Reality: Pat Jordan is conflating three different fights here: The Fred Ebert match in 1932, the Dudú match in 1935, and the Waldemar Santana match in 1955. The Santana fight was the one that lasted roughly 3 hours and 40 minutes. However there weren't 20,000 spectators, and the police didn't stop the fight. The match was held in the presence of a small group of invited guests (and of course, representatives of the press). The police didn't separate the combatants. The fight finished when Santana kicked Helio in the head, knocking him out. The fight was filmed and the last part (5 minutes) was shown in Rio theaters (Choque 2, p. 143-144). This was not included on the either of the Gracies In Action videos. Santana became a national idol and embarked on his long career in the ring, fighting everywhere and everyone, especially the new Gracie champion, namely Carlson. Pat Jordan described Waldemar as a former student. Waldemar denied that he was Helio's student. He was an instructor and ring representative, he insisted. He learned nothing from Helio, he said. Carlos and Helio described the result as a victory for the Gracie Academy, because, thanks to the Gracie's efficient teaching method, even a clueless novice could defeat a great master (Choque 2, chp. 6). 

Myth 3: "In another fight, he so savaged his opponent with kicks to his kidney that many attributed his subsequent death to the fight."

Reality: The fight took place February 2, 1935. Dudú died November 4, 1938 after a long illness. Nothing was mentioned in the obits about kidney damage.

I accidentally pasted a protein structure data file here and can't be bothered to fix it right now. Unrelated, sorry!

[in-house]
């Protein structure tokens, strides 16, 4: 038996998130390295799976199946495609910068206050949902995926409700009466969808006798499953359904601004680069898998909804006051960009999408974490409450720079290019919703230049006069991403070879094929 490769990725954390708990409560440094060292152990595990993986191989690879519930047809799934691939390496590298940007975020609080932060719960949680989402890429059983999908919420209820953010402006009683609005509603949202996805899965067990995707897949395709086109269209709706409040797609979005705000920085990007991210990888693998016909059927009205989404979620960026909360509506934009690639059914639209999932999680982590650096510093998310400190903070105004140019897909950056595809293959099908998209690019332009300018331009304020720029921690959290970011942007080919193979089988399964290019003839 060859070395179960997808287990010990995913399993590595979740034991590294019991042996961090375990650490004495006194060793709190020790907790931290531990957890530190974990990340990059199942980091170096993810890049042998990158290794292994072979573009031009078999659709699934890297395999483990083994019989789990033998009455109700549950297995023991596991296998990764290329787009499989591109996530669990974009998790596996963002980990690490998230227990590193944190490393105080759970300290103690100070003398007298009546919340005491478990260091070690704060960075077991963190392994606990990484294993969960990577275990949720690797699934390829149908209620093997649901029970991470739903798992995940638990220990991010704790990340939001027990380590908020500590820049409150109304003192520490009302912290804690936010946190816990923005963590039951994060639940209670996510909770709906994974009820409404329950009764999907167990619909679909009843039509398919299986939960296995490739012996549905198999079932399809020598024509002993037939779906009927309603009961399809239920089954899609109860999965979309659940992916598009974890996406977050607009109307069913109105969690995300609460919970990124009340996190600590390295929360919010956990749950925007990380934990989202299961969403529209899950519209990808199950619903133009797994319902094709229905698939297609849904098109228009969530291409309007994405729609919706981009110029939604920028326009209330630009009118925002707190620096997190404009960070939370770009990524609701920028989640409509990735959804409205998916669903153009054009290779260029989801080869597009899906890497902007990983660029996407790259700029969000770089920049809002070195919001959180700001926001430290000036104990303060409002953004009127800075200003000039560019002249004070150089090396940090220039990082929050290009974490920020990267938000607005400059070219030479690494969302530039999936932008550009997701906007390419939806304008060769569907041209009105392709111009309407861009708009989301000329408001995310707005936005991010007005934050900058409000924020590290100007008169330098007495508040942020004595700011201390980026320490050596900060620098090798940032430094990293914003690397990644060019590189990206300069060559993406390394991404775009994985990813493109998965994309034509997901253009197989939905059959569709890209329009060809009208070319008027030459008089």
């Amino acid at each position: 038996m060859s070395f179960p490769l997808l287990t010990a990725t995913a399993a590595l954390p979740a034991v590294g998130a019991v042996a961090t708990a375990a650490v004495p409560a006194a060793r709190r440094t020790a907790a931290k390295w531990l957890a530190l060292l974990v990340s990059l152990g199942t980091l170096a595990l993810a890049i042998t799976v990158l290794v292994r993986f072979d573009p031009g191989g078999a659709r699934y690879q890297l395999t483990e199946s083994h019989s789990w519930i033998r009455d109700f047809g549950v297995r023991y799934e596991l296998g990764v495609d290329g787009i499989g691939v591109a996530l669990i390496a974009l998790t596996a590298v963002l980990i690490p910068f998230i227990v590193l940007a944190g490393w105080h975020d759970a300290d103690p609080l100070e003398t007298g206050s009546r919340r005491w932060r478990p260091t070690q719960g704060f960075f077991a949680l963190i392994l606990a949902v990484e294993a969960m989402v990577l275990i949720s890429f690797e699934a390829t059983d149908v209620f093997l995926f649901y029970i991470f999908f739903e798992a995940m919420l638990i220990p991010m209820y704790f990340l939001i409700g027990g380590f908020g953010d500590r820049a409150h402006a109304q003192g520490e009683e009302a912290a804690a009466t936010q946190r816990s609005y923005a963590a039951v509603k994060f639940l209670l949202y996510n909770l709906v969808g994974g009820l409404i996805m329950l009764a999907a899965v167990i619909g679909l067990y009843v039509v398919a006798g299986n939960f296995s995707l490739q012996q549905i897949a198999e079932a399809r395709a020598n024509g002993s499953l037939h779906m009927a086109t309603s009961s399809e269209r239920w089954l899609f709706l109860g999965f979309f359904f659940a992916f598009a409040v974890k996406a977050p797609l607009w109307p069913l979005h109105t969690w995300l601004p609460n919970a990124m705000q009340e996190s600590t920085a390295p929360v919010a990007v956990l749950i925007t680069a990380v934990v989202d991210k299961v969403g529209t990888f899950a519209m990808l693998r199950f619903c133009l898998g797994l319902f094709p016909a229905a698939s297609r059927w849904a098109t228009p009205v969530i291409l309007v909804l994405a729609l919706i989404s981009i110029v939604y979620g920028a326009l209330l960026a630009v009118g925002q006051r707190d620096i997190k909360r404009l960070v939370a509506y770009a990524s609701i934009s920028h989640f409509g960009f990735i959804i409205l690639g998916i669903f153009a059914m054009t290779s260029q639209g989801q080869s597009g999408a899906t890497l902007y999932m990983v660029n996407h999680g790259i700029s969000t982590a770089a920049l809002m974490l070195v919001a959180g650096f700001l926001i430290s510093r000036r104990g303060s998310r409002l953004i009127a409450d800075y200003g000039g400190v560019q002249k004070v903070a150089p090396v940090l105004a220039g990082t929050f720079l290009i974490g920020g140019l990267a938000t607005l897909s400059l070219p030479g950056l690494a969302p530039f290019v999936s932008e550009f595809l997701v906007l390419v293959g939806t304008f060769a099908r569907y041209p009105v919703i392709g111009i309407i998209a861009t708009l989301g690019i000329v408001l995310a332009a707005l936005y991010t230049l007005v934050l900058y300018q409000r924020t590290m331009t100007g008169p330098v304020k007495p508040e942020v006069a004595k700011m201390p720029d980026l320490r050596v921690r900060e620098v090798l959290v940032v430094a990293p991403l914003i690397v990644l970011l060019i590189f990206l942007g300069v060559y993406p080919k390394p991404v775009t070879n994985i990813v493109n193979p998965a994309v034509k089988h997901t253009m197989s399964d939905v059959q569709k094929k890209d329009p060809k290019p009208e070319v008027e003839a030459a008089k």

Myth 4:  "When a rival martial arts teacher once accused the family of fixing its fights, Helio, surrounded by a taunting crowd, confronted him on the street."

Reality: Rufino Santos accused the Gracies of arranging the capoeira versus jiu-jitsu matches (July 3, 1931) in such a way that the capoeiras were at a significant disadvantage. He also pointed out that the capoeira "representatives" were not really capoeiras (capoeiristas were called capoeiras at the time, and capoeira was usually called capoeiragem) but were just random guys recruited by Gracie friend Jayme Ferreira (who was a former Greco-Romana wrestler posing as a capoeira teacher). His accusations were not unfounded, on the contrary they were completely accurate, as the Rio sports community was well aware  Helio did not confront Rufino Santos on the street. He, Carlos, and George (Oswaldo drove the get-away car) ambushed him as he was leaving the Tijuca Tenis Clube late at night. The taunting crowd consisted of Gracie "supporters". As newspapers declared, it was one man versus a gang (see Choque 1, chp. 11 for details).[1]